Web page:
The Phone Call of Cthulu – Part Two

Cold, loud and beautiful

05FEB2012 – “Colder than the breastular organs of a practicing Wiccan and louder than the first four Metallica albums.”  I hit SEND on my infotext back to November Yankee.

I am standing on Cape Spear, St. John’s, Newfoundland, and right now I’m pretty gosh darned impressed by the sea.  Each mighty surge of water is an unstoppable force rushing in to attack an I-don’t-give-a-fuck coastline; each wave is cruelly devoid of heat and louder than the last train out of Valhalla.  I’m talkin’ about some serious waves here, dude.  

The snow on the hills above is drier than an East German punch line and it crunches beneath my boots like the dead bones of the ancients as I clamber to the highest point of the land, wolfing down lungfuls of chilly air like an inlet manifold.  I knocked on the door of the newer lighthouse (no one home but us ghosts) and peered through the windows of the older structure, my hot breath exploding on the glass.  It was furnished.  I wondered briefly what the original lighthouse keepers burned to stay warm.  (Possibly other lighthouse keepers?)

Looking west, I could see a single road winding back into the dark distance like the long and angry scratch of a paint knife across a bitter canvas of loveless blues and bloodless whites. The road is decorated by a single set of taillights making best possible speed for the warmth of town. Looking east: Fucking nothing… Just wave after heaving crest of heart-stopping cold. Imagine falling into that — you’d have about ten seconds to say your prayers before they froze to your lips with a grinding shriek reminiscent of dry ice.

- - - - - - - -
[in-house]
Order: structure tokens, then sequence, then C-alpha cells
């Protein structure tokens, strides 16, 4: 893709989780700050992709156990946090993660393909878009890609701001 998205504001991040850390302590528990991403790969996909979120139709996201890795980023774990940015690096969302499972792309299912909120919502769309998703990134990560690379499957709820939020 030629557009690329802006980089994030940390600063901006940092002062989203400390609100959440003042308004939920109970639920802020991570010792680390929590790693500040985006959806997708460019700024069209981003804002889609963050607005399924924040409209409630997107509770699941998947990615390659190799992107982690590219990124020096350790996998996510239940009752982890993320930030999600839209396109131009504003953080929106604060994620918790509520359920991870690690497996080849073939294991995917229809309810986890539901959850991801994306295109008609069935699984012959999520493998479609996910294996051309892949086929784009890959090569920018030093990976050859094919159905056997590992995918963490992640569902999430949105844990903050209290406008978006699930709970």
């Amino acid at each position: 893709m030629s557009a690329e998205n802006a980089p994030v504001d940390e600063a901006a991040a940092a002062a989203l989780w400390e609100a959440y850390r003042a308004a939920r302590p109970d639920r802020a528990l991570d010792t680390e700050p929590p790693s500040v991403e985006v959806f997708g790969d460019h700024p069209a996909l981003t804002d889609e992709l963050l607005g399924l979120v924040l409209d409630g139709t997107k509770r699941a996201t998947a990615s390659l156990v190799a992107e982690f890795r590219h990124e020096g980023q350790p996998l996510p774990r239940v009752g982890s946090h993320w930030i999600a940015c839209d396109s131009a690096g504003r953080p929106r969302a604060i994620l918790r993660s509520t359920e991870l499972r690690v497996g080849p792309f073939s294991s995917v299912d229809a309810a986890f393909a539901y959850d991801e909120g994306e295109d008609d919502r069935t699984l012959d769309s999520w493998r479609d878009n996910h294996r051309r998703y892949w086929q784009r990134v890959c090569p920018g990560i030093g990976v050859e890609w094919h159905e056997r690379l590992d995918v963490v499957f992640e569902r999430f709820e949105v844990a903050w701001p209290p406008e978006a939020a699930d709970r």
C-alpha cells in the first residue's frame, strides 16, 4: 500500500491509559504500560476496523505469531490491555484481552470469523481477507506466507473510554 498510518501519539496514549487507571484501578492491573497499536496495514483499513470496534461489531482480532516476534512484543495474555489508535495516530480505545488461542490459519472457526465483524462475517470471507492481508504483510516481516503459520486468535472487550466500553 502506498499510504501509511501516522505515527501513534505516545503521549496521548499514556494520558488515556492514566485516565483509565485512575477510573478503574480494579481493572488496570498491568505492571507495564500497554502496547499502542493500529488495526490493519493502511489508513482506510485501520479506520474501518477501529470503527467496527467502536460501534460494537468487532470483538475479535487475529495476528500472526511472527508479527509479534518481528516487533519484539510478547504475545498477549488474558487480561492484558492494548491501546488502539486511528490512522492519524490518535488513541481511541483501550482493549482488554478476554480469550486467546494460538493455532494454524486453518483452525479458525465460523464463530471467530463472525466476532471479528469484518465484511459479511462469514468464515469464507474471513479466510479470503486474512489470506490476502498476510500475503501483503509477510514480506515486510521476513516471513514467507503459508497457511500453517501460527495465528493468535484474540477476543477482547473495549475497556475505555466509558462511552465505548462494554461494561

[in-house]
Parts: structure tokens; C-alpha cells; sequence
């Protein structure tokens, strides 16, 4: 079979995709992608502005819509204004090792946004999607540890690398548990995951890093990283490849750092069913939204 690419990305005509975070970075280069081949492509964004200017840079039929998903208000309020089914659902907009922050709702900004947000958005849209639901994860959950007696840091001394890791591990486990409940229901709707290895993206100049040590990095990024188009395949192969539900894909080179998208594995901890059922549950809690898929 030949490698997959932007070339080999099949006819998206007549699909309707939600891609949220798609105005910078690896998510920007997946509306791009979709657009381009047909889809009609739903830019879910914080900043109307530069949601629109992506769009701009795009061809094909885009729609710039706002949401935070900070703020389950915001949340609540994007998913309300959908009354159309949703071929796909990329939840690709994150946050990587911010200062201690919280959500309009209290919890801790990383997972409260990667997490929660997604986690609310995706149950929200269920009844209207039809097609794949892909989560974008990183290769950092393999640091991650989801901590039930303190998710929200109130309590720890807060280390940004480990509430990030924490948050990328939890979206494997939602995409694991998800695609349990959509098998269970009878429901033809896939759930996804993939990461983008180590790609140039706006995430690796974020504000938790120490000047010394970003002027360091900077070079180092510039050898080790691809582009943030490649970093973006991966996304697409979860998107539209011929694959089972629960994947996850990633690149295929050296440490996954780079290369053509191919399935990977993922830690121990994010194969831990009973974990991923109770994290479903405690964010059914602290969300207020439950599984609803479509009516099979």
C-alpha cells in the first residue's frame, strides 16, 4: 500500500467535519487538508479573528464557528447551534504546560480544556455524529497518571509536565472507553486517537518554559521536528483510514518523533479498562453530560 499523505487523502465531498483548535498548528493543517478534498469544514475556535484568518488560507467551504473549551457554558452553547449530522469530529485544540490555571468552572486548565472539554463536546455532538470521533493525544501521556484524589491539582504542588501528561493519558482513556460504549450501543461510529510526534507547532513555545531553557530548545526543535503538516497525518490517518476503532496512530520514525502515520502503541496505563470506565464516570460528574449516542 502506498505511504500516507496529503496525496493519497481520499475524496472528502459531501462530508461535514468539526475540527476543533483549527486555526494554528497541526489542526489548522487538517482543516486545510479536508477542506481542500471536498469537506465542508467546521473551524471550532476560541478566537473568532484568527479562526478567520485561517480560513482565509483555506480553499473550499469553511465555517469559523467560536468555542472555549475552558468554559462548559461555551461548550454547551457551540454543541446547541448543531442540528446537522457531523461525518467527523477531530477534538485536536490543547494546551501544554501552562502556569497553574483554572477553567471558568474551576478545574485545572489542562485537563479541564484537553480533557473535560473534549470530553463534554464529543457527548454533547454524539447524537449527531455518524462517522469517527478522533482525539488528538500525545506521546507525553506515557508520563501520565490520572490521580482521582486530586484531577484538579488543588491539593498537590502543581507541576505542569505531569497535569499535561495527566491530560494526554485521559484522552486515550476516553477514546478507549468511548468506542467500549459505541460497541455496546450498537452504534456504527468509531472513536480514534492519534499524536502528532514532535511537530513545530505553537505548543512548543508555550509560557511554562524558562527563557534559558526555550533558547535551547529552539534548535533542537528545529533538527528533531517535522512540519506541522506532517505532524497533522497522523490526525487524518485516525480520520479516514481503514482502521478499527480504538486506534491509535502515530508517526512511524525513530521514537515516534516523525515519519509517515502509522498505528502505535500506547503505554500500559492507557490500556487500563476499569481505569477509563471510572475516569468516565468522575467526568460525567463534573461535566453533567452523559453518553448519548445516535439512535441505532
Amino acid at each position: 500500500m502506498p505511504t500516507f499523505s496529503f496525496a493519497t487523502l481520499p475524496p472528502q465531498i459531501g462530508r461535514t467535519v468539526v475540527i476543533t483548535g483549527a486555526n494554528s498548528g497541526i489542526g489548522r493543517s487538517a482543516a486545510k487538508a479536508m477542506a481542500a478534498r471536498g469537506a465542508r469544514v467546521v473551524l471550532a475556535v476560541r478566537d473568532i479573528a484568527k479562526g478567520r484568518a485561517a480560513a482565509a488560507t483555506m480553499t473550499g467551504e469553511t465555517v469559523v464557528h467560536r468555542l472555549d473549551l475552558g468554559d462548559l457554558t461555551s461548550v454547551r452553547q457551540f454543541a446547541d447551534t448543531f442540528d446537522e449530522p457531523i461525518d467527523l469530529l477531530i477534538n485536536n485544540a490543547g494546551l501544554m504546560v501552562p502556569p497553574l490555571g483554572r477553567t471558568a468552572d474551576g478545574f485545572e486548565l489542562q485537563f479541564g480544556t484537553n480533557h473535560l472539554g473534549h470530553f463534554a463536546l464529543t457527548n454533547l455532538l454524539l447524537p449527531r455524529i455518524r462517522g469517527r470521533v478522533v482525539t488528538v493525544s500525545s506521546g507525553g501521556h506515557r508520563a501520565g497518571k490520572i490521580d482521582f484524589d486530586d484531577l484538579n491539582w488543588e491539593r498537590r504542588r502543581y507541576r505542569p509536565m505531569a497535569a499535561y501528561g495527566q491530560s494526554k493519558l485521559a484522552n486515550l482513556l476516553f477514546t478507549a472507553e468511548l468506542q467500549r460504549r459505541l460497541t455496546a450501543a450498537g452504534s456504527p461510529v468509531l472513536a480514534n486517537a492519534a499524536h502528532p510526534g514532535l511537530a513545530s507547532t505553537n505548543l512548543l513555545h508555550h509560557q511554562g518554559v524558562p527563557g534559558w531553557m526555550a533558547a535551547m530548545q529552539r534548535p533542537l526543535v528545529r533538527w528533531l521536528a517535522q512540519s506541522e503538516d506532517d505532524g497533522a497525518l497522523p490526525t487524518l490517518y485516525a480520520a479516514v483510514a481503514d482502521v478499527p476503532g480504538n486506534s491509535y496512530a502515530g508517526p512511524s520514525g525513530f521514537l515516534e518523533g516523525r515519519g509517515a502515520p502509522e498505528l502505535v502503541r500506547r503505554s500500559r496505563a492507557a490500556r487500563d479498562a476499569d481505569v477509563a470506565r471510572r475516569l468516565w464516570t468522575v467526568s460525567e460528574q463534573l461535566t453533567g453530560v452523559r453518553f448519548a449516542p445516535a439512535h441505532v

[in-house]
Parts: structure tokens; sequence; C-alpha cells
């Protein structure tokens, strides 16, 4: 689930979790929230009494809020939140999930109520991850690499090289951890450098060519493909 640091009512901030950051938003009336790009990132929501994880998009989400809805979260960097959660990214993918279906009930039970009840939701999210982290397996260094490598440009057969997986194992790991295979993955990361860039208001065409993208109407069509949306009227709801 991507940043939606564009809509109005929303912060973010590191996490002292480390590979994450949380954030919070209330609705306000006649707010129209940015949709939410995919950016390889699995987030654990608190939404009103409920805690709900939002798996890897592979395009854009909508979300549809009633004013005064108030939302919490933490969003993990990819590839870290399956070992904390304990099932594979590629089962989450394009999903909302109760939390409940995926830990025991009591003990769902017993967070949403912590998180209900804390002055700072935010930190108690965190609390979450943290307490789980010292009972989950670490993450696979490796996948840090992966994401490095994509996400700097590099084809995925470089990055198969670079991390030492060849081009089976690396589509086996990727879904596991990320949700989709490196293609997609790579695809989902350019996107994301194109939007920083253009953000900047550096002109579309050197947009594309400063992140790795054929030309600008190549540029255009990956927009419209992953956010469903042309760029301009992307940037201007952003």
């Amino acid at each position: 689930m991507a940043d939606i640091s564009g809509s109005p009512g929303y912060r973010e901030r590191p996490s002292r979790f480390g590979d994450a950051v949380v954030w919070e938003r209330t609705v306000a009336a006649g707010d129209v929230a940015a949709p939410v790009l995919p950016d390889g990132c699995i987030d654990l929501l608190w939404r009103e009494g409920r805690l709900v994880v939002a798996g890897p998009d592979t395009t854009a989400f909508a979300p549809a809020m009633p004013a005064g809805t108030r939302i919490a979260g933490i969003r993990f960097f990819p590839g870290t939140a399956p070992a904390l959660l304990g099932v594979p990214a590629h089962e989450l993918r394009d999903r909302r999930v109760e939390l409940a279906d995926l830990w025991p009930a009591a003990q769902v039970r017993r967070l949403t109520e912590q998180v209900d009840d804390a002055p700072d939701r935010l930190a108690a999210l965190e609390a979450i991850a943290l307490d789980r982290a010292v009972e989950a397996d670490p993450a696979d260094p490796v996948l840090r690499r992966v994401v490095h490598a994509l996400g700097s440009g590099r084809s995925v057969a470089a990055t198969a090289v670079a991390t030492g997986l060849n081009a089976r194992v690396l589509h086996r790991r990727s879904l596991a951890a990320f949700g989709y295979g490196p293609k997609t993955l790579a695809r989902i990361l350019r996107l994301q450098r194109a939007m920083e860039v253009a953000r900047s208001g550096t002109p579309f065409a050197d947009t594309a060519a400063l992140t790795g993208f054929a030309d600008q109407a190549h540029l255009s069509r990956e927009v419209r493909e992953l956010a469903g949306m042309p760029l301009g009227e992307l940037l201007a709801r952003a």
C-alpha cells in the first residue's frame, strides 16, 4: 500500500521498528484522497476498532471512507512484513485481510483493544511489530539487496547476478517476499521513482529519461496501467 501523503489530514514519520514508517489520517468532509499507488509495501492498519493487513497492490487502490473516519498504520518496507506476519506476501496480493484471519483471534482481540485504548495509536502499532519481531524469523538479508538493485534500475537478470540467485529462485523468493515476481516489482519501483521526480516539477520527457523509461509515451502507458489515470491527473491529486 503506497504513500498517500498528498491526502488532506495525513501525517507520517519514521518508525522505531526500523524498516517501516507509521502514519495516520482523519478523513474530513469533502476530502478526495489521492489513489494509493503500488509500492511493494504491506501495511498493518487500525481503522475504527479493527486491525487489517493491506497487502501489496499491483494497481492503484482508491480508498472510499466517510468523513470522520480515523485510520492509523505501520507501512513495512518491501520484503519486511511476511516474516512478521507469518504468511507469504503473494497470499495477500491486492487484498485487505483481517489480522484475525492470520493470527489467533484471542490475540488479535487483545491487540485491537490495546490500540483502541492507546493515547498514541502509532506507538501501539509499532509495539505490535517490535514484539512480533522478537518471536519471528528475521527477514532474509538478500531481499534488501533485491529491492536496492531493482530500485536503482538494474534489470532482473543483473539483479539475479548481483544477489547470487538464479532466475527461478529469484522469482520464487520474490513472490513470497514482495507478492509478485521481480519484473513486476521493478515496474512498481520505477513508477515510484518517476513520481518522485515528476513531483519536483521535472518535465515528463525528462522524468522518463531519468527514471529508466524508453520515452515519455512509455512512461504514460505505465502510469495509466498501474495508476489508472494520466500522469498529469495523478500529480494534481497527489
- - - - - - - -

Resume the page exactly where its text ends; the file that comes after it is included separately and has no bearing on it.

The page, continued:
(Later, from the sheltering warmth of the rental 50 yards down the hill)  I am dressed warmly by modern standards and still I was freezing. I can’t imagine what it must have been like to live out here pre-central heating, pre-GoreTex, or pre-anything that could keep the cold at bay.  Hopefully I’ll be back here in April; I’ve got to explore the battery down the hill, presently buried in snow…

“Wait, what?  There was a battery there?  Tell me more!” (Not this kind of battery, but the song kept running through my head…)

Construction of the Cape Spear battery was authorized by Canada for the WWII defense of Newfoundland, even though Newfoundland was not yet a part of Canada.  Allied forces used the bunkers to protect against U-boat attacks, which at the time was a very real threat in the North Atlantic.  This couldn’t have been very pleasant duty in the winter.  I imagined Newfie troops wrapped in layers of sealskin and wool, twiddling the radio antennae every hour or so with nothing more than a pack of cigarettes and a deck of girlie cards to pass the time.  Just waitin’ for ze Germans to show up… 

Most of the military site was destroyed after the war, but the tunnels and gun emplacements have been stabilized.  The huge gun barrels, known as disappearing guns because they could be lowered behind the concrete parapet for loading and maintenance, are all that remain of the war time armament.